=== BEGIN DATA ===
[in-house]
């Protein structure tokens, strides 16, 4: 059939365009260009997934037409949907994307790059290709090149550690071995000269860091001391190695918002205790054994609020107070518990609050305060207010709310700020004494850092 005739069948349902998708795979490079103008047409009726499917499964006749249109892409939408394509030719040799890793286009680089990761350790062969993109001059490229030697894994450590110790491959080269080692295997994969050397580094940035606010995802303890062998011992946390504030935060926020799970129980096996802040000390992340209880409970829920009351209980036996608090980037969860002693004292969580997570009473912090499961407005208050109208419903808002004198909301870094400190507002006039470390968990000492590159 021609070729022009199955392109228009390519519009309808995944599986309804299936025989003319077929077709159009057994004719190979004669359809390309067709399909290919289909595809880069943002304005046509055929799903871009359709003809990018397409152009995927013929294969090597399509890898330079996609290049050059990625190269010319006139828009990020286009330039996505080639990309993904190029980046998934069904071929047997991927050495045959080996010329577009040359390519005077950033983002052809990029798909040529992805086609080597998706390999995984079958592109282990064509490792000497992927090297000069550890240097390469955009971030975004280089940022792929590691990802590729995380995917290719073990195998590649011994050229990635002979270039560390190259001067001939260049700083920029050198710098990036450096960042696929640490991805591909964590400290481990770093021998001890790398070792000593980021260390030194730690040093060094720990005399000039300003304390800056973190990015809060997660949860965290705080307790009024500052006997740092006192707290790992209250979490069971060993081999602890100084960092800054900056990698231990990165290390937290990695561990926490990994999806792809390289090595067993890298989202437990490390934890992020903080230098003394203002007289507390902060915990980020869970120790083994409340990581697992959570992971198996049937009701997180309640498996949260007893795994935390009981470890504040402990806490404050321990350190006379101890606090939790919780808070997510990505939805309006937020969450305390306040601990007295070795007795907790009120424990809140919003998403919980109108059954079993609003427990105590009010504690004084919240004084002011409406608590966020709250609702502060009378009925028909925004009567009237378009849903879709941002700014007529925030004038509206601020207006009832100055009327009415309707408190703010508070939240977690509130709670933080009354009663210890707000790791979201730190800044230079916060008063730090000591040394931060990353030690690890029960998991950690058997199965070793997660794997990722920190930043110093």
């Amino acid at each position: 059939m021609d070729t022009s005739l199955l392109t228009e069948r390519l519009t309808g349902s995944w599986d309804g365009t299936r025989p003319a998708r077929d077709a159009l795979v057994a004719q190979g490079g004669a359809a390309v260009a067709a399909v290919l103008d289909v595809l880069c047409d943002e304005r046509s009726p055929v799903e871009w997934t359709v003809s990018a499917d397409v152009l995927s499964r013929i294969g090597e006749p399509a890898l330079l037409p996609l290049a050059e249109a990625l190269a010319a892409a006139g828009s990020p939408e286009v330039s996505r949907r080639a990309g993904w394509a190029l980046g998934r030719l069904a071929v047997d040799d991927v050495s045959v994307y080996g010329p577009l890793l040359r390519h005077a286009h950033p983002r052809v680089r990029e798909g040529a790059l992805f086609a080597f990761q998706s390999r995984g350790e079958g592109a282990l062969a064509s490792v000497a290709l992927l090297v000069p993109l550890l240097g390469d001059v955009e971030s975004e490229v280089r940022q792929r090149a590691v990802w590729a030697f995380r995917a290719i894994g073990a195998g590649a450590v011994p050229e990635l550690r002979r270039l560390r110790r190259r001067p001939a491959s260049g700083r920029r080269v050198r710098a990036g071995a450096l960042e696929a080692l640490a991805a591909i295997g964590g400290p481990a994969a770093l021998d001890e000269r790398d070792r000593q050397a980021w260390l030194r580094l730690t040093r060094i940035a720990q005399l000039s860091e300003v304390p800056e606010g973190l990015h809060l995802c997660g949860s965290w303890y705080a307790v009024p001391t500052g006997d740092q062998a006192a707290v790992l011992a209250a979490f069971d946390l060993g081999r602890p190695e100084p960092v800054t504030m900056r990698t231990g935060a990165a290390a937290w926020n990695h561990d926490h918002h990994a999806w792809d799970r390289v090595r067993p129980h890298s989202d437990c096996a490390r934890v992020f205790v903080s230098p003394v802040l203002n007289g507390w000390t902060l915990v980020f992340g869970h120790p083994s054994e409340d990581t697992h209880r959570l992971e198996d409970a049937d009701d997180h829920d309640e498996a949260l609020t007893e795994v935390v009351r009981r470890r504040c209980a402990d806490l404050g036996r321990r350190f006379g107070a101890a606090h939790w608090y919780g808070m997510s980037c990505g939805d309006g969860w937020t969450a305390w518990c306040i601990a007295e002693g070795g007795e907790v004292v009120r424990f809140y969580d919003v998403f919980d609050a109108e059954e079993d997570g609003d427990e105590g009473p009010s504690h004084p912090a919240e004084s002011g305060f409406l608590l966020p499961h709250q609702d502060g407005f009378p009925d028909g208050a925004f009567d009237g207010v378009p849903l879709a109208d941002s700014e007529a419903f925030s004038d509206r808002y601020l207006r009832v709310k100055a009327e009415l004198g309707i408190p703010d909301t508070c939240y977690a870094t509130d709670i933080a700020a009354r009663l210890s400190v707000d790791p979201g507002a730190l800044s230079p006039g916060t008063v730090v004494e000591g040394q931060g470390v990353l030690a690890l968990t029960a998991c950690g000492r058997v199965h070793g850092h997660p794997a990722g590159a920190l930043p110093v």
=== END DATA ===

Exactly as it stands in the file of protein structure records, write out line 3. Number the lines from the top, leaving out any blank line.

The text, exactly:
């Amino acid at each position: 059939m021609d070729t022009s005739l199955l392109t228009e069948r390519l519009t309808g349902s995944w599986d309804g365009t299936r025989p003319a998708r077929d077709a159009l795979v057994a004719q190979g490079g004669a359809a390309v260009a067709a399909v290919l103008d289909v595809l880069c047409d943002e304005r046509s009726p055929v799903e871009w997934t359709v003809s990018a499917d397409v152009l995927s499964r013929i294969g090597e006749p399509a890898l330079l037409p996609l290049a050059e249109a990625l190269a010319a892409a006139g828009s990020p939408e286009v330039s996505r949907r080639a990309g993904w394509a190029l980046g998934r030719l069904a071929v047997d040799d991927v050495s045959v994307y080996g010329p577009l890793l040359r390519h005077a286009h950033p983002r052809v680089r990029e798909g040529a790059l992805f086609a080597f990761q998706s390999r995984g350790e079958g592109a282990l062969a064509s490792v000497a290709l992927l090297v000069p993109l550890l240097g390469d001059v955009e971030s975004e490229v280089r940022q792929r090149a590691v990802w590729a030697f995380r995917a290719i894994g073990a195998g590649a450590v011994p050229e990635l550690r002979r270039l560390r110790r190259r001067p001939a491959s260049g700083r920029r080269v050198r710098a990036g071995a450096l960042e696929a080692l640490a991805a591909i295997g964590g400290p481990a994969a770093l021998d001890e000269r790398d070792r000593q050397a980021w260390l030194r580094l730690t040093r060094i940035a720990q005399l000039s860091e300003v304390p800056e606010g973190l990015h809060l995802c997660g949860s965290w303890y705080a307790v009024p001391t500052g006997d740092q062998a006192a707290v790992l011992a209250a979490f069971d946390l060993g081999r602890p190695e100084p960092v800054t504030m900056r990698t231990g935060a990165a290390a937290w926020n990695h561990d926490h918002h990994a999806w792809d799970r390289v090595r067993p129980h890298s989202d437990c096996a490390r934890v992020f205790v903080s230098p003394v802040l203002n007289g507390w000390t902060l915990v980020f992340g869970h120790p083994s054994e409340d990581t697992h209880r959570l992971e198996d409970a049937d009701d997180h829920d309640e498996a949260l609020t007893e795994v935390v009351r009981r470890r504040c209980a402990d806490l404050g036996r321990r350190f006379g107070a101890a606090h939790w608090y919780g808070m997510s980037c990505g939805d309006g969860w937020t969450a305390w518990c306040i601990a007295e002693g070795g007795e907790v004292v009120r424990f809140y969580d919003v998403f919980d609050a109108e059954e079993d997570g609003d427990e105590g009473p009010s504690h004084p912090a919240e004084s002011g305060f409406l608590l966020p499961h709250q609702d502060g407005f009378p009925d028909g208050a925004f009567d009237g207010v378009p849903l879709a109208d941002s700014e007529a419903f925030s004038d509206r808002y601020l207006r009832v709310k100055a009327e009415l004198g309707i408190p703010d909301t508070c939240y977690a870094t509130d709670i933080a700020a009354r009663l210890s400190v707000d790791p979201g507002a730190l800044s230079p006039g916060t008063v730090v004494e000591g040394q931060g470390v990353l030690a690890l968990t029960a998991c950690g000492r058997v199965h070793g850092h997660p794997a990722g590159a920190l930043p110093v």